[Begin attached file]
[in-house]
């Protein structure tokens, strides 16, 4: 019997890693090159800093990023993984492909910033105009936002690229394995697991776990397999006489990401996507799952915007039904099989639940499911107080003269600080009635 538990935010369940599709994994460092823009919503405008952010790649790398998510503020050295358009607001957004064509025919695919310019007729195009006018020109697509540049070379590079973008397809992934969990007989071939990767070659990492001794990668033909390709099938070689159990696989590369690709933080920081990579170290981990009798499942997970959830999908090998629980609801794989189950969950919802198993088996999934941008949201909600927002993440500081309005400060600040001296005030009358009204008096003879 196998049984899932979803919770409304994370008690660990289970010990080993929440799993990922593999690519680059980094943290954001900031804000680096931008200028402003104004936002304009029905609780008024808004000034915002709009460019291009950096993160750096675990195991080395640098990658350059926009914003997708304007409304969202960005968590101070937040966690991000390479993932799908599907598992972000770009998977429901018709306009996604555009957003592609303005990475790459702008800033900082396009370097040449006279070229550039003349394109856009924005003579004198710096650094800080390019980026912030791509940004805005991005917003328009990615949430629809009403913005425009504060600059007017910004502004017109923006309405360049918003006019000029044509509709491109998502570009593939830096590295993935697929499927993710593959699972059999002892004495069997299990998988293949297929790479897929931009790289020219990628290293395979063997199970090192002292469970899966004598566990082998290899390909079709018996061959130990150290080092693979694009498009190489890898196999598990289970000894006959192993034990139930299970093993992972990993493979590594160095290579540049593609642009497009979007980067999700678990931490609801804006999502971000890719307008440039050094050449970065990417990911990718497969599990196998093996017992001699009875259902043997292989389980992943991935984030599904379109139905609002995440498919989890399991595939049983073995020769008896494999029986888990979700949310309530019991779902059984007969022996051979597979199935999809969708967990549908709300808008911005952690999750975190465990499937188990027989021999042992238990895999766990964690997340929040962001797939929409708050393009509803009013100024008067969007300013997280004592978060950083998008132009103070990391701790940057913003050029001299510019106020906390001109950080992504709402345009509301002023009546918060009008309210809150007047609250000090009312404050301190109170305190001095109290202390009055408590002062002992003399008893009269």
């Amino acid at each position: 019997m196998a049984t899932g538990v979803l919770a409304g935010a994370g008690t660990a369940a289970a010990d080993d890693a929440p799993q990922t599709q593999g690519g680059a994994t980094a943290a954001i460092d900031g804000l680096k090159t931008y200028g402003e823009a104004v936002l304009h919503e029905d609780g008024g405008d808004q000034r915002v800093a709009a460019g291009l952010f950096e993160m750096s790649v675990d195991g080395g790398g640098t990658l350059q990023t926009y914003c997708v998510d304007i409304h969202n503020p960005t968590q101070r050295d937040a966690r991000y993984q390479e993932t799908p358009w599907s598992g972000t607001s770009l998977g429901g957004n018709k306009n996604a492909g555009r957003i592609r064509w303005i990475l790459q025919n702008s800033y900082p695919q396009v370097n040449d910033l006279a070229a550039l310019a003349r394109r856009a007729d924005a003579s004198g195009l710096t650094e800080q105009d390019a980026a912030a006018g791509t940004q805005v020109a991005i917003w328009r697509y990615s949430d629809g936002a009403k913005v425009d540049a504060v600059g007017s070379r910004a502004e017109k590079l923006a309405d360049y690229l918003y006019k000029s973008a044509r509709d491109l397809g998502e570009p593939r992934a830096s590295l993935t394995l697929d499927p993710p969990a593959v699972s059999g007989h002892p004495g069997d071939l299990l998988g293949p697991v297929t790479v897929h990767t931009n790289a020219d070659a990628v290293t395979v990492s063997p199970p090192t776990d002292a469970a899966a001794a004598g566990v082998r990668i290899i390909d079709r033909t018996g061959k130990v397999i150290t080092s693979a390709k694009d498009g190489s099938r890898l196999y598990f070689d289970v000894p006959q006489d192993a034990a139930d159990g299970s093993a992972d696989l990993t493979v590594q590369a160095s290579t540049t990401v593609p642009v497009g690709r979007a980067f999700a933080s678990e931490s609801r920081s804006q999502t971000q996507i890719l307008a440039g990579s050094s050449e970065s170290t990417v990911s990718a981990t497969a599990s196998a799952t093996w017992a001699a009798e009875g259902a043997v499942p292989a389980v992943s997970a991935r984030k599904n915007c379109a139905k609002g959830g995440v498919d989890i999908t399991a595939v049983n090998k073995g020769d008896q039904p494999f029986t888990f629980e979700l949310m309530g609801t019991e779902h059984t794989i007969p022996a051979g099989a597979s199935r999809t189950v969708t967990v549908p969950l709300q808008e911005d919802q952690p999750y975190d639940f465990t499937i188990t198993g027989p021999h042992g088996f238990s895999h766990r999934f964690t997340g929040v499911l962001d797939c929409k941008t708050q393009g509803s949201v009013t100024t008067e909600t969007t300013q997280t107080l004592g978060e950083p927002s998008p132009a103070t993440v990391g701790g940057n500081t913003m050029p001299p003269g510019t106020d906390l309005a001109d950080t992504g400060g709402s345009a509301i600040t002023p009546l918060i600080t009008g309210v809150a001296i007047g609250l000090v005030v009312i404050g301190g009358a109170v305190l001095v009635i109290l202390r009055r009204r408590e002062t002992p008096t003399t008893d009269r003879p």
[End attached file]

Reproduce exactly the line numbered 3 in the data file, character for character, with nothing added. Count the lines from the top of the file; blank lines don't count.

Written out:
């Amino acid at each position: 019997m196998a049984t899932g538990v979803l919770a409304g935010a994370g008690t660990a369940a289970a010990d080993d890693a929440p799993q990922t599709q593999g690519g680059a994994t980094a943290a954001i460092d900031g804000l680096k090159t931008y200028g402003e823009a104004v936002l304009h919503e029905d609780g008024g405008d808004q000034r915002v800093a709009a460019g291009l952010f950096e993160m750096s790649v675990d195991g080395g790398g640098t990658l350059q990023t926009y914003c997708v998510d304007i409304h969202n503020p960005t968590q101070r050295d937040a966690r991000y993984q390479e993932t799908p358009w599907s598992g972000t607001s770009l998977g429901g957004n018709k306009n996604a492909g555009r957003i592609r064509w303005i990475l790459q025919n702008s800033y900082p695919q396009v370097n040449d910033l006279a070229a550039l310019a003349r394109r856009a007729d924005a003579s004198g195009l710096t650094e800080q105009d390019a980026a912030a006018g791509t940004q805005v020109a991005i917003w328009r697509y990615s949430d629809g936002a009403k913005v425009d540049a504060v600059g007017s070379r910004a502004e017109k590079l923006a309405d360049y690229l918003y006019k000029s973008a044509r509709d491109l397809g998502e570009p593939r992934a830096s590295l993935t394995l697929d499927p993710p969990a593959v699972s059999g007989h002892p004495g069997d071939l299990l998988g293949p697991v297929t790479v897929h990767t931009n790289a020219d070659a990628v290293t395979v990492s063997p199970p090192t776990d002292a469970a899966a001794a004598g566990v082998r990668i290899i390909d079709r033909t018996g061959k130990v397999i150290t080092s693979a390709k694009d498009g190489s099938r890898l196999y598990f070689d289970v000894p006959q006489d192993a034990a139930d159990g299970s093993a992972d696989l990993t493979v590594q590369a160095s290579t540049t990401v593609p642009v497009g690709r979007a980067f999700a933080s678990e931490s609801r920081s804006q999502t971000q996507i890719l307008a440039g990579s050094s050449e970065s170290t990417v990911s990718a981990t497969a599990s196998a799952t093996w017992a001699a009798e009875g259902a043997v499942p292989a389980v992943s997970a991935r984030k599904n915007c379109a139905k609002g959830g995440v498919d989890i999908t399991a595939v049983n090998k073995g020769d008896q039904p494999f029986t888990f629980e979700l949310m309530g609801t019991e779902h059984t794989i007969p022996a051979g099989a597979s199935r999809t189950v969708t967990v549908p969950l709300q808008e911005d919802q952690p999750y975190d639940f465990t499937i188990t198993g027989p021999h042992g088996f238990s895999h766990r999934f964690t997340g929040v499911l962001d797939c929409k941008t708050q393009g509803s949201v009013t100024t008067e909600t969007t300013q997280t107080l004592g978060e950083p927002s998008p132009a103070t993440v990391g701790g940057n500081t913003m050029p001299p003269g510019t106020d906390l309005a001109d950080t992504g400060g709402s345009a509301i600040t002023p009546l918060i600080t009008g309210v809150a001296i007047g609250l000090v005030v009312i404050g301190g009358a109170v305190l001095v009635i109290l202390r009055r009204r408590e002062t002992p008096t003399t008893d009269r003879p």